The precise weighting of targets depends on the situation of the individual company and the extent to which it already has struck the right balance between performance and health. The early — and full — involvement of managers in any discussion about adopting this approach is a key prerequisite for success.

Implement and Enterprise 2.0 architecture

Enterprise architecture is the practice of applying a comprehensive and rigorous method for describing a structure and behaviour for an organisation’s processes, communication, IT systems, personnel and organisational structure, so that they align with the organisation’s core goals and strategic direction.

Web 2.0 is a trend in the way we design technology that changes the way we use the Internet to facilitate creativity, information sharing and transparency through collaborative processes and communication. These tools ensure that everyone is exposed to the organisation’s vision, thinking, perception of risk and experience. This mutual understanding leads to greater organisational resilience, execution, alignment and renewal, which in turn leads to healthy organisations which can sustain their performance.

Notes

1 Robert L. Cross, Roger D. Martin, and Leigh M. Weiss, “Mapping the value of employee collaboration,” The McKinsey Quarterly, 2006 and Robert L. Cross, Salvatore Parise, and Leigh M. Weiss, “The role of networks in organizational change,” The McKinsey Quarterly, April 2007.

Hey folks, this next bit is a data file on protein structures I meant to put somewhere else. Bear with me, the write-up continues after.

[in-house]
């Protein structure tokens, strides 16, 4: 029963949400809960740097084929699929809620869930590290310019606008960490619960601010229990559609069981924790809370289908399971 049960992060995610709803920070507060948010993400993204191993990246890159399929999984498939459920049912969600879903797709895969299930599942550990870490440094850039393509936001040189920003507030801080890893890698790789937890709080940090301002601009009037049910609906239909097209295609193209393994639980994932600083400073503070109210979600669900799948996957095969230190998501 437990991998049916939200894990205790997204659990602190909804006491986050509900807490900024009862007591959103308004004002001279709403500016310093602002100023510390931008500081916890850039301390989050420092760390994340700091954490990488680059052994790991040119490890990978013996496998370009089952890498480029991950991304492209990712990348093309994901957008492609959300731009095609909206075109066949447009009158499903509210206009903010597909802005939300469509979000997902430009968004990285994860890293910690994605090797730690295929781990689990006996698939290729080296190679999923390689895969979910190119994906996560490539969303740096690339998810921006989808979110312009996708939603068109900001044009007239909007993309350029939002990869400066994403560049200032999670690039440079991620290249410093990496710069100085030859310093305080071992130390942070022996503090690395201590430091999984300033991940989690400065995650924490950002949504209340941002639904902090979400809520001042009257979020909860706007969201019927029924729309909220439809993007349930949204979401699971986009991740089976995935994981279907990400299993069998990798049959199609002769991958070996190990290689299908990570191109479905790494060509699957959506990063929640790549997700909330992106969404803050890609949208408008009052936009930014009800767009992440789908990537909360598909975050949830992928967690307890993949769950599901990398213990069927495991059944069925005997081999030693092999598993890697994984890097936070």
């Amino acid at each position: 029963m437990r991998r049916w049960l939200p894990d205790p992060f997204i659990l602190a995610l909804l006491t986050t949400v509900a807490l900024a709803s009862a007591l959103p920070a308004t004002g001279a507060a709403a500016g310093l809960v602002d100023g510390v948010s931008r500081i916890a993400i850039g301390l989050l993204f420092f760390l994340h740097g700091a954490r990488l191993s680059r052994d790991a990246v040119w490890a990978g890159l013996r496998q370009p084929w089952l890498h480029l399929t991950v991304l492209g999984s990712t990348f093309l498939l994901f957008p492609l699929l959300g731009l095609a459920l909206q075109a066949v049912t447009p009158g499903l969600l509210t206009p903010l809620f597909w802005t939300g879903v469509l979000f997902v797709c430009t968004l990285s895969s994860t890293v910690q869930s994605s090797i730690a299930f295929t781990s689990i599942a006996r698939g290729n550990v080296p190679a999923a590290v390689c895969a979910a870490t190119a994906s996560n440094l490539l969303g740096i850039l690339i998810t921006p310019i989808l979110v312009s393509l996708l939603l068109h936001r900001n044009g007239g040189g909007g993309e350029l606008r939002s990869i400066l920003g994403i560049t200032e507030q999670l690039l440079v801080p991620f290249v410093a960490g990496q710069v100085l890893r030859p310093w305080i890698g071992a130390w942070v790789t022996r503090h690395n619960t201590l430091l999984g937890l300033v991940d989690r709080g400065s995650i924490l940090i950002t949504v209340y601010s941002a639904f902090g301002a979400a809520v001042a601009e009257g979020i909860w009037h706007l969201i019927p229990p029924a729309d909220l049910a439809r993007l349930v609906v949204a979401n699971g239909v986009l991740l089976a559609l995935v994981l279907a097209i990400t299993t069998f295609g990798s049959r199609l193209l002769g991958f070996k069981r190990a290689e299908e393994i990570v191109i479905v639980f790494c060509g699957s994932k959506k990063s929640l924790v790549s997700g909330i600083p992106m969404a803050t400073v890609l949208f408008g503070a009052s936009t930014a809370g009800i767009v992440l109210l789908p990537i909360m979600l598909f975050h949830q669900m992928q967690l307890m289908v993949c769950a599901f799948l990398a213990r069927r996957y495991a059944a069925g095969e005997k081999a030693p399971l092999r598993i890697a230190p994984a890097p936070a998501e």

About Digital Bridges

Digital Bridges creates high performance organisations by unlocking the business value of the web. We create digital strategies, user requirement and functional specifications for Intranets, websites and web applications. We also develop and implement social media strategies and create powerful digital brands using eMarketing and Communication.

Digital Bridges is technology agnostic and partners with great technology companies in order to ensure that our solutions are fit for purpose and deliver on organisational strategy.

Digital Bridges approaches the web from a management consulting position and relies heavily on rigorous academic thinking as well as business experience. It is headed up by Kate Elphick who has a Law degree and an MBA from GIBS. Kate has spent the last fifteen years of her career on the business side of the IT industry with companies such as Datatec, Didata, Business ConneXion and Primedia. Her skills include innovation and growth through marketing, communication, collaboration, knowledge management, human capital, performance management, process engineering and BI.

Digital Bridges has a broad range of experience working with significant, successful clients in the Financial, Gaming, Tourism, Pharmaceutical, ICT, Legal, Airline, Professional Services, Media and Public Sectors.

To find out more about Digital Bridges, please visit www.digitalbridges.co.za or contact Kate Elphick on katee@digitalbridges.co.za.

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Filed under Business, Digital Communities, eMarketing, Enterprise 2.0, Interactive Intranets, Web 2.0, Web Marketing